Strong Schools

Many new residents move to Groton for the school system. The quality of our education system is linked to our reputation as a great place to live. If we want growth, including new business and successful neighbors, then we want Groton to have an outstanding reputation, and this brings us full circle to maintaining a superb school district. Children only get one chance at an education. We cannot afford to let them down; we cannot afford to damage their future. The Groton community owes it to our children to deliver this education at the highest levels, with the most enrichment possible.

My policy has always been and will continue to be that our community wants to give the best education possible to Groton’s children. Just as important is the policy that our community wants to keep its residents, especially those on fixed incomes, here, in their homes. Nobody should ever be taxed out of their residences.

We elect a School Committee to oversee the district, advocate for the kids, and maintain the highest education possible within the budgetary limits of what our town and Dunstable can afford. A member of the Board of Selectmen has no statutory authority over what happens in the District; responsibilities by law are entirely separate.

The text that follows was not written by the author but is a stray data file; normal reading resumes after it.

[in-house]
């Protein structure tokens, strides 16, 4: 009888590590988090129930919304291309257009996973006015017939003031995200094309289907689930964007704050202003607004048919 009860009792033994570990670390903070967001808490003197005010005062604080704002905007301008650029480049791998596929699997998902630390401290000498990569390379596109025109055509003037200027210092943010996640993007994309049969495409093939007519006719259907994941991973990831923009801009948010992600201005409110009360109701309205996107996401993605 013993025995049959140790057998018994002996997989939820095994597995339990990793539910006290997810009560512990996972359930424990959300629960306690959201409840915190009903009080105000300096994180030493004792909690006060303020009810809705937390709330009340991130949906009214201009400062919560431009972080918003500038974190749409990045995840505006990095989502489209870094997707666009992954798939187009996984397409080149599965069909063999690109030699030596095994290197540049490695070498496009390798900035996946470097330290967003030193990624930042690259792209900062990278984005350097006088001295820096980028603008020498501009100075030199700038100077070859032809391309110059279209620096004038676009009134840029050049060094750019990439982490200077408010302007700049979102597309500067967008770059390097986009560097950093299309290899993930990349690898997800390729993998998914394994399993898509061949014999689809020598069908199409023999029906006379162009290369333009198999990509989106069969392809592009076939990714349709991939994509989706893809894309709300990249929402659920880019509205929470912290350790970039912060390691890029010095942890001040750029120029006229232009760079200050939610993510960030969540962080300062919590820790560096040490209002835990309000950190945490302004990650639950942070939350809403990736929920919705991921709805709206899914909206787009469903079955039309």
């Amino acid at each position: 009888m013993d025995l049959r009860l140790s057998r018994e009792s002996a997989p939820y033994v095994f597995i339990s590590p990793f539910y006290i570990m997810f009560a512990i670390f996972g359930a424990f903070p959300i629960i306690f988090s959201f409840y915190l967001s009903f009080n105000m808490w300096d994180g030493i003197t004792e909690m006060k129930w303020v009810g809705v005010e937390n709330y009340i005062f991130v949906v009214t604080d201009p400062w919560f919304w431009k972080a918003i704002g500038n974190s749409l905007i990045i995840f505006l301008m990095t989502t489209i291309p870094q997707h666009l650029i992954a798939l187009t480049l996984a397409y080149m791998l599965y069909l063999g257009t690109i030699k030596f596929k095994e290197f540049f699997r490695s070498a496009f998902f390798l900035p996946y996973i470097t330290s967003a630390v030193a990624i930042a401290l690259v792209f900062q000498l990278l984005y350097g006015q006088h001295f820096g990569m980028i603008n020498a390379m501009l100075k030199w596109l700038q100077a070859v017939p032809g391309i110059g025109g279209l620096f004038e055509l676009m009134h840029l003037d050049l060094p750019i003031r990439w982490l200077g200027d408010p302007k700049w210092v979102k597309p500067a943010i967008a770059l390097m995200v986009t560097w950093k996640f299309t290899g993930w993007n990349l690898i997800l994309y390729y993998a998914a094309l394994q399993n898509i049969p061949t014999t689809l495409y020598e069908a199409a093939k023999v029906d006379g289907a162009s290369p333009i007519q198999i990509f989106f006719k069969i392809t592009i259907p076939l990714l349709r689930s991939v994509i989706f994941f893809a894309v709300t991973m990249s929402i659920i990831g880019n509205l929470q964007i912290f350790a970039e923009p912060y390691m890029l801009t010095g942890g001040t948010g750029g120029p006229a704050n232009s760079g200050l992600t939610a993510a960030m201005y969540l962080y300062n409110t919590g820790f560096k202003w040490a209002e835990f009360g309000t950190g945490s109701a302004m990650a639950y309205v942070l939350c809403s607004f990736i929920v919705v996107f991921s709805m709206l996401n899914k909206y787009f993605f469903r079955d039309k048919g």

So what can a selectman do about Groton-Dunstable Regional School District? Quite a bit.

There must be a constant dialogue between the Groton Board of Selectmen, district officials and administrators, and the Dunstable Board of Selectmen to work together to establish guidelines for growth and sustainable taxes. There shouldn’t be any surprises in a budget item so large and so complex, and so well managed. As partners, we clearly understand that it’s property taxes funding the majority of the combined budget — municipal and education. If we keep this fundamental awareness, balancing the needs of residents for all services (especially streets, safety and education), the team can work together to protect Groton’s fiscal and academic future.

Ultimately, the school funding problem lies in the low contribution the state makes to our community for the education of our children. I will, as a member of the Board of Selectmen, join with other members to consistently petition the state, requesting that our representatives on Beacon Hill fix the funding models so that they don’t force communities like ours into override territory every few years.

The numbers this year aren’t as dire as people might believe, and education spending isn’t necessarily a problem. When you actually run the numbers analysis, the problem is exposed — our federal income tax money and state income/sales tax money isn’t funding our local requirements at an adequate level in our beautiful town.

Moving forward, I will explore the possibility of holding municipal spending at current levels for a few years. Perhaps we have to make some cuts, and figure out what we can live without, or what can be automated. The bottom line is that there is a fundamental and mutual partnership between the Groton-Dunstable School District and the Town of Groton, and both must draw from one pool of funds.

To manage this will require a constant awareness of the challenges facing our town and the schools.

If elected, I commit to making policy decisions with twin goals of streamlining the delivery of required services and balancing the needs of all residents.